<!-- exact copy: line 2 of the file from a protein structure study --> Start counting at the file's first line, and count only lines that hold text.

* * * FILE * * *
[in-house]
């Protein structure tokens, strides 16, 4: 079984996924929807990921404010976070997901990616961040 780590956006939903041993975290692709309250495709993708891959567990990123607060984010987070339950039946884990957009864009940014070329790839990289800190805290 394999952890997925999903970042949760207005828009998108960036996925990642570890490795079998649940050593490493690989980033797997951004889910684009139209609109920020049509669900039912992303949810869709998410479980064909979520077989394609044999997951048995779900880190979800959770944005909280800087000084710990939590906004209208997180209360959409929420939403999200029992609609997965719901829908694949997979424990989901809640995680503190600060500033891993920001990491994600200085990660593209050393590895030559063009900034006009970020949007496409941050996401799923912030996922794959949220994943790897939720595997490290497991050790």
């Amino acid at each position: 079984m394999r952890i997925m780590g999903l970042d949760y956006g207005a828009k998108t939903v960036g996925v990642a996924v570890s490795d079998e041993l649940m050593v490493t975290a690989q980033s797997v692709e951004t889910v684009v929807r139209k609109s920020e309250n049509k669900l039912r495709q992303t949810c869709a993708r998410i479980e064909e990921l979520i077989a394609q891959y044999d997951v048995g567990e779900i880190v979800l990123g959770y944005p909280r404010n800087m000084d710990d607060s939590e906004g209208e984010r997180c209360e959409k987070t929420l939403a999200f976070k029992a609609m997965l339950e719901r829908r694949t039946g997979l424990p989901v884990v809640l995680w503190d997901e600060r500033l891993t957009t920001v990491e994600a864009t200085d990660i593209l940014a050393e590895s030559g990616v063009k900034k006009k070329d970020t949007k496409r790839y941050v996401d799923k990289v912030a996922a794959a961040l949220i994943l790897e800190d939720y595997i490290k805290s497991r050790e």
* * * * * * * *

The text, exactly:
């Protein structure tokens, strides 16, 4: 079984996924929807990921404010976070997901990616961040 780590956006939903041993975290692709309250495709993708891959567990990123607060984010987070339950039946884990957009864009940014070329790839990289800190805290 394999952890997925999903970042949760207005828009998108960036996925990642570890490795079998649940050593490493690989980033797997951004889910684009139209609109920020049509669900039912992303949810869709998410479980064909979520077989394609044999997951048995779900880190979800959770944005909280800087000084710990939590906004209208997180209360959409929420939403999200029992609609997965719901829908694949997979424990989901809640995680503190600060500033891993920001990491994600200085990660593209050393590895030559063009900034006009970020949007496409941050996401799923912030996922794959949220994943790897939720595997490290497991050790």